David Cameron starts with a tribute to two soldiers killed in Afghanistan.
PMQs is about to start. What are the odds on Ed Miliband splitting his questions, and asking three on the economy, and three on Fox?
We thought the Whitehall inquiry into the Liam Fox affair would be over by the end of next week, because Fox said 21 October as a deadline when he asked Ursula Brennan, the Ministry of Defence’s permanent secretary, to investigate the facts at the end of next week.
But David Cameron has now asked Sir Gus O’Donnell, the cabinet secretary, to get involved and the 21 October has been abandoned. This is what the prime minister’s spokesman told reporters at the lobby briefing this morning.
There is no timetable. We want to do this as quickly as possible. But equally, we want to be sure we answer the questions properly.
Asked if Fox was still able to do his job properly, the spokesman replied: “As far as No 10 is concerned, he is getting on with his job.”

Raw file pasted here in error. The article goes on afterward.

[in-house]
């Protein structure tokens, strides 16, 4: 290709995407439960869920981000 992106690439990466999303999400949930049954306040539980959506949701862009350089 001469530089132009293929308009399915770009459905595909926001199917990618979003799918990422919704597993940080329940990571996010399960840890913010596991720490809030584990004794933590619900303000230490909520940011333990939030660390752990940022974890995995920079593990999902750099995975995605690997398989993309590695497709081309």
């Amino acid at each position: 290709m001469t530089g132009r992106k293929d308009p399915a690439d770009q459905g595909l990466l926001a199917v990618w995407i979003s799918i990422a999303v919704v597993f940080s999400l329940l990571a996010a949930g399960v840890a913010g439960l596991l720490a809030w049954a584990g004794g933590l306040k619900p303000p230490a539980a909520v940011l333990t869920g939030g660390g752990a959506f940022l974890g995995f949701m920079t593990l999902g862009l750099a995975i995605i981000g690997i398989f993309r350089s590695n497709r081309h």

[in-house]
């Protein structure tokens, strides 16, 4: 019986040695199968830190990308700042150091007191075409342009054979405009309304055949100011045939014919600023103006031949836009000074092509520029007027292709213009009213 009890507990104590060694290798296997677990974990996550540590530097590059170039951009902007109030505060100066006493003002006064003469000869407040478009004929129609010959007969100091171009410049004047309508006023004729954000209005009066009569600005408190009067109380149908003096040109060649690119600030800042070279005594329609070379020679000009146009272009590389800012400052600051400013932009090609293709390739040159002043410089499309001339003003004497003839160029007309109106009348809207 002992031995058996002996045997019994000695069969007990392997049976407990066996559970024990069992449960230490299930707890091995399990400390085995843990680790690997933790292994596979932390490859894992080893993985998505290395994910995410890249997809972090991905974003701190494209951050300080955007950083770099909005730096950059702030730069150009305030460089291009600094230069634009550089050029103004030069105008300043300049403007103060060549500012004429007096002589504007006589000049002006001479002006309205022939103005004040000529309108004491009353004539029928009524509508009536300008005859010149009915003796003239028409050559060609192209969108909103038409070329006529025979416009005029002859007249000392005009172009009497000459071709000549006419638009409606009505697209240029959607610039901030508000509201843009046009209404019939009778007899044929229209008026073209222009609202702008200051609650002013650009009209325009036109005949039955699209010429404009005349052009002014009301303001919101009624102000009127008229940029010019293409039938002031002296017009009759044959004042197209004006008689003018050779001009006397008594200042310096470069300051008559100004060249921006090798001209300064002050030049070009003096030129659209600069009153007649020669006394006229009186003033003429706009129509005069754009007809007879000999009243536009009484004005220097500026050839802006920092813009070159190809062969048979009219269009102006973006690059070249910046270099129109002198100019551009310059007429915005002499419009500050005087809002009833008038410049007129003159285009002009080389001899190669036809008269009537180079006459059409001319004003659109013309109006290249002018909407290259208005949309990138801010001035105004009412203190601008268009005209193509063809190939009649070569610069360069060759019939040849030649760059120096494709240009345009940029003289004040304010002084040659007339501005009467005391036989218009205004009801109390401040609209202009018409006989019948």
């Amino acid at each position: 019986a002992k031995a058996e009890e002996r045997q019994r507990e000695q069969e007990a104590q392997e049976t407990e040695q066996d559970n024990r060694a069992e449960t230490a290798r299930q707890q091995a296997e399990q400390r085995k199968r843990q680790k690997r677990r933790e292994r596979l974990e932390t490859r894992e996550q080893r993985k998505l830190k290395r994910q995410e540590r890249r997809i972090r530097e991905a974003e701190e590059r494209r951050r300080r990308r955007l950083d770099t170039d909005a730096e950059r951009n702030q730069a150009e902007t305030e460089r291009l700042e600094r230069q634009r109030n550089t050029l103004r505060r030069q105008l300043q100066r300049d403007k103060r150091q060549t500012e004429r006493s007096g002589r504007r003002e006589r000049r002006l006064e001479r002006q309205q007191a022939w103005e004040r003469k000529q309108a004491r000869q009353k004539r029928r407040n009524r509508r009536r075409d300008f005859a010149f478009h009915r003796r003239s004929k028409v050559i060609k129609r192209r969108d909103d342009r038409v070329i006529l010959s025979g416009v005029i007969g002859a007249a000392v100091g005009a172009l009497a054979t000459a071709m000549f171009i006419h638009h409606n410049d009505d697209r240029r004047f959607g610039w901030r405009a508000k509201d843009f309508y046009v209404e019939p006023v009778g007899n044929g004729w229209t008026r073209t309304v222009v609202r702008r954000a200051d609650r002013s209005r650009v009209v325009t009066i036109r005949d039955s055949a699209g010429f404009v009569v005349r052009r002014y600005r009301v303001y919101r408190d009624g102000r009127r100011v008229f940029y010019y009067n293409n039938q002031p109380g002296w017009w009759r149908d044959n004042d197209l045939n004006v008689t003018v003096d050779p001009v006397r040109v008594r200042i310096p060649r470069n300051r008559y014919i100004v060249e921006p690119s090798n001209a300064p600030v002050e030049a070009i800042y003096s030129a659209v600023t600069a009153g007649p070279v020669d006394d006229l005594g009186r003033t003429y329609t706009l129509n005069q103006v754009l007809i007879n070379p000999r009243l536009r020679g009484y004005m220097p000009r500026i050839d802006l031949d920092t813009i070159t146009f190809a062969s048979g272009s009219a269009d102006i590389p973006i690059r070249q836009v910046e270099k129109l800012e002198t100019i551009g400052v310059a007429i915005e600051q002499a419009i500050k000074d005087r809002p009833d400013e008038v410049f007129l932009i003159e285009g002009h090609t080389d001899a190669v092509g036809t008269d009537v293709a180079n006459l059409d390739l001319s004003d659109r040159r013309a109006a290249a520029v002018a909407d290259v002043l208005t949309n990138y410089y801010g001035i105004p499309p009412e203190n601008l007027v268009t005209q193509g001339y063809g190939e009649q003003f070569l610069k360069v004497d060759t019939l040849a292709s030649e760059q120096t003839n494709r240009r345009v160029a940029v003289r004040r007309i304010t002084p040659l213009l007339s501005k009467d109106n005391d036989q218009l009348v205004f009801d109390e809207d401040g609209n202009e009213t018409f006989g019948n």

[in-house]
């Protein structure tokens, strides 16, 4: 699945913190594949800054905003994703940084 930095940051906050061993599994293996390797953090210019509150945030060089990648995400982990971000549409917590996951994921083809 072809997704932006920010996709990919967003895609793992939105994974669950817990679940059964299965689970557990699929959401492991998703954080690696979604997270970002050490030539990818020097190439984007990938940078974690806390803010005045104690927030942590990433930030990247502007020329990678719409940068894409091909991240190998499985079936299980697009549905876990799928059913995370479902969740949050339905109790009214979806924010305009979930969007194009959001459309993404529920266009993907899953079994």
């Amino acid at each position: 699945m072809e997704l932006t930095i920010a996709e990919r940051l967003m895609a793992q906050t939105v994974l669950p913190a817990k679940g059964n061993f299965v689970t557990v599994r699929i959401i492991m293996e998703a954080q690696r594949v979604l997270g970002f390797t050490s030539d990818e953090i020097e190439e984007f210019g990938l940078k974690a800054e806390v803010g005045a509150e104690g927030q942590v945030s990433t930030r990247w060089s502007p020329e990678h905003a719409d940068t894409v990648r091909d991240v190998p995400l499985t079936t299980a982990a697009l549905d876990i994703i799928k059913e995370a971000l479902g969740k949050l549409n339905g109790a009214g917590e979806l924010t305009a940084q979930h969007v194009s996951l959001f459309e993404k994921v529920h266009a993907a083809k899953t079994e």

all the Guardian’s coverage of the Liam Fox affair here. As for the rest of the papers, I’ve already mentioned the Sun’s claim that Tory officials lied about Fox being on his own when his flat was burgled last year. (See 9.02am.) Here are the other main stories about the affair in today’s papers.You can read
Liam Fox’s close friend operated as a one-man intelligence service to help the Defence Secretary overcome Whitehall inertia, according to authoritative sources.
Adam Werritty was an unofficial advance party for Dr Fox ahead of overseas visits in opposition and continued the practice in government. He was looking to assist Dr Fox on issues ranging from peace in Sri Lanka, to Iran’s naval capability, Israeli security, Russia, and Washington politics.
The aim was to ensure that Dr Fox’s foreign policy vision — often hawkish and sometimes at odds with government policy — did not get clogged up in the Civil Service machine.